Know that you can not help but judge. What you then do with your judgment is the choice. - Story Waters

 

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Self-absorbed vs Self-aware vs Selfish

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When we experience difficulties in life it can preoccupy our thoughts a lot. We are faced with a dilemma. Do we take the time to understand the nature of what is happening and think about the problem or do we distract ourselves because we fear becoming self-absorbed?  This can create a battle within us compounding the problem because we won’t allow ourselves to listen to what our mind/body is trying to tell us. The words “self-absorbed”, “selfish” and “self-aware” are often misused and interchanged when they are quite different. Here is my view on them and what they mean.

Being self-absorbed is when one’s own feelings are all that matter in one’s life and where the feelings and needs of others are disregarded and unimportant. Self-absorbed people manipulate situations in order to get attention from others and make sure the focus of conversation is firmly on them. They may become martyrs, narcissists, victims and play the role of “poor me” or become very arrogant or cruel. There is no giving unless it is a means of self-inflation or it creates more attention for themselves.

Being self-aware means that you are aware of what makes you tick and have an understanding of your issues and where they came from. This means you can recognise your own personal history being triggered when negative feelings surface, and can take responsibility for them instead of doing what most people do and project them outwards by blaming, judging and upsetting others. Being self-aware also means having an acceptance that, while you have needs that deserve to be met, you are no more important than anyone else AND no less than anyone else either. Most people’s actions are directed by ego and their unrecognised and unmet needs. In other words their actions usually have ulterior motives behind them (often unconscious). They do things in order to get rewarded with approval, thanks or to make them feel superior, or to get some kind of self-validation (e.g. “if I give it must mean I’m a good person”).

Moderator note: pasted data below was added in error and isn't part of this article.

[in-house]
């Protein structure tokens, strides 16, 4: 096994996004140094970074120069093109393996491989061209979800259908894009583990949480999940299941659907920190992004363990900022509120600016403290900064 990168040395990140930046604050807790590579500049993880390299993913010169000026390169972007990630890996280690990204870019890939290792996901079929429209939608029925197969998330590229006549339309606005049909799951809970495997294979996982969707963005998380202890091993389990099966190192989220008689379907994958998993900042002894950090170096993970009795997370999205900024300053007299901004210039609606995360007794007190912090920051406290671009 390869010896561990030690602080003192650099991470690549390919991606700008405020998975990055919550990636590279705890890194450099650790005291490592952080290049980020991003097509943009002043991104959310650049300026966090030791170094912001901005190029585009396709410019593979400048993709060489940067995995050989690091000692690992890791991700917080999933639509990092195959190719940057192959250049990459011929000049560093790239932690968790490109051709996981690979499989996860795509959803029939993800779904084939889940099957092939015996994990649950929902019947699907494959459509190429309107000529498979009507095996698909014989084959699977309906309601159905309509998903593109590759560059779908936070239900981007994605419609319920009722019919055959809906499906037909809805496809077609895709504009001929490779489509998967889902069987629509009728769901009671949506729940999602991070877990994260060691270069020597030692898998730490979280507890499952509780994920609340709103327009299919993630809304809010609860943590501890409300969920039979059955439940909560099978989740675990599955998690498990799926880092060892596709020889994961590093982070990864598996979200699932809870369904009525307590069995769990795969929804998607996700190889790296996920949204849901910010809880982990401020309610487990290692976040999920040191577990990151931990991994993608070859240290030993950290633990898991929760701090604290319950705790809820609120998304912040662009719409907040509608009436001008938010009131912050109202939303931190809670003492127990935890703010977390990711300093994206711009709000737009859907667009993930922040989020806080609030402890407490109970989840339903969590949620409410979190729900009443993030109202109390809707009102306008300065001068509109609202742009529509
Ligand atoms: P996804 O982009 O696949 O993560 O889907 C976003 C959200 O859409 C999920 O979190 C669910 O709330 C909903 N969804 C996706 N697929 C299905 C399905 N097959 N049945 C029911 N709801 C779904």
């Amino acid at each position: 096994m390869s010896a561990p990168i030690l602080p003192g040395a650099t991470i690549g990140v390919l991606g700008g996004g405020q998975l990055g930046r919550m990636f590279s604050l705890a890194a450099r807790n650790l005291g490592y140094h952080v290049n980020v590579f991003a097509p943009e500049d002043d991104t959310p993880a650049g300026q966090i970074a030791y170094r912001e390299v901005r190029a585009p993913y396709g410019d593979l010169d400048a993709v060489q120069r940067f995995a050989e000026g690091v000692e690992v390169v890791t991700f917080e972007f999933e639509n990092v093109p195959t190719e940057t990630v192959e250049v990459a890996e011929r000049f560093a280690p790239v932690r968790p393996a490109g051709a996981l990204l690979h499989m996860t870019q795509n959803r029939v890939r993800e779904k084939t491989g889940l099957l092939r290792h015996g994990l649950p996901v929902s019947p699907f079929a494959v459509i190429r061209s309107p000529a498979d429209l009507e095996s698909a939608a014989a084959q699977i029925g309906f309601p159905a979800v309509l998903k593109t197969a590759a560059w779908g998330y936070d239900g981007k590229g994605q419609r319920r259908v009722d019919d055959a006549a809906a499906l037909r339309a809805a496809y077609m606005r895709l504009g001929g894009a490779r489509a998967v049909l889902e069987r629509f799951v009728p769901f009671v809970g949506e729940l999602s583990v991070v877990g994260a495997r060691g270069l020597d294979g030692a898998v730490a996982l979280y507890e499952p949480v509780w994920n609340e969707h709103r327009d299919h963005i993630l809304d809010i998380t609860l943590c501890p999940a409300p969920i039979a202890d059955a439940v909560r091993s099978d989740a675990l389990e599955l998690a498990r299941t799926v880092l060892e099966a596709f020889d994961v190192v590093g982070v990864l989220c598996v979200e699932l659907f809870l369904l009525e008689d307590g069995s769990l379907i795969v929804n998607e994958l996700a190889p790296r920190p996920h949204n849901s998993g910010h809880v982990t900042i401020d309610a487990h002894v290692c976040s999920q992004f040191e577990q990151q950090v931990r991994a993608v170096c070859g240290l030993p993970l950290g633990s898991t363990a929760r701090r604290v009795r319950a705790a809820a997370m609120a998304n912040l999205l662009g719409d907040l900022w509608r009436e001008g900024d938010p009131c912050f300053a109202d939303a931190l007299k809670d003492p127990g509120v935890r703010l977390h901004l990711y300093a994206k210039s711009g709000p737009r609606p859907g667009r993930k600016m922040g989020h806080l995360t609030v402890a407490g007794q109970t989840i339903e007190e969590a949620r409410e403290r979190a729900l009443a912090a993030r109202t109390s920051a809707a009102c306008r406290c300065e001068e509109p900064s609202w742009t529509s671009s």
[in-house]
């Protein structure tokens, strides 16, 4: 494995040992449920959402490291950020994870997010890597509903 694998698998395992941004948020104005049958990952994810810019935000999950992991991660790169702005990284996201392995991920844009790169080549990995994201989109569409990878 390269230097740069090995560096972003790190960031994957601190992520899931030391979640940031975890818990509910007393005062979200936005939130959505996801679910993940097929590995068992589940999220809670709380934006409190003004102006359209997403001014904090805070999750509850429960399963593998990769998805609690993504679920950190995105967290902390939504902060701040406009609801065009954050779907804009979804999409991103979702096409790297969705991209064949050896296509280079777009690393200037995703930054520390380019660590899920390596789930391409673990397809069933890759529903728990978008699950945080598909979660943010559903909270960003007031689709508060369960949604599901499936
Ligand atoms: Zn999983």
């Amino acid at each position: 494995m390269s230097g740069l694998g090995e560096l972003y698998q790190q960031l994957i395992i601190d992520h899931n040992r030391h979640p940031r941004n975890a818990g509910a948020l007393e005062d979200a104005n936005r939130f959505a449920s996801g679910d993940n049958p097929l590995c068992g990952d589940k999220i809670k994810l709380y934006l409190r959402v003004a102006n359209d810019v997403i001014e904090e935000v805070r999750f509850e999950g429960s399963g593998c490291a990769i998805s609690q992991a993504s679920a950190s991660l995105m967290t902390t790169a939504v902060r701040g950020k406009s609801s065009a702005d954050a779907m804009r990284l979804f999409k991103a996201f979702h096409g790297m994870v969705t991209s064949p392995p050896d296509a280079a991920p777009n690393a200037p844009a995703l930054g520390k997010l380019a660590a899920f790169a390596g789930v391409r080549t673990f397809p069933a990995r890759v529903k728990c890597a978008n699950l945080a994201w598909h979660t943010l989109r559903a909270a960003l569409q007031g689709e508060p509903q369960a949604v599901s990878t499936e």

When we meet our own needs we are able to give to others selflessly because we don’t need anything from anyone else. We just give for the joy of giving. Developing self-awareness allows us to own our baggage and free others from our issues too. Being self-aware means listening to the messages we get from mind/body and, because we are self-aware, we can discern what is ego trying to manipulate us and what is the true calling of who we really are. This is not possible without spending time understanding ourselves and exposing our ego behaviours. From self-awareness comes truth, honesty and integrity.

Most people I have met aspire to be happy as well as wanting to be less affected by the opinions of others, yet believe that to consider themselves is wrong. There is a big contradiction here. One of the biggest blocks to achieving these aspirations for happiness is the fear of selfishness. Selfishness is misunderstood and unjustly characterised as wrong or bad. Happiness, peace, fulfilment and spiritual growth are simply not possible until our understanding of selfishness is corrected to a more balanced concept. Selfishness is not wrong anymore than money is evil, but is culturally taught as being bad.
Being selfish means giving to oneself. I have never heard of anyone being accused of being “otherish”, because giving to others is regarded as a great positive thing. However, it was never intended to be used to grind our self-esteem into the dust and that is what happens if there is no giving to self.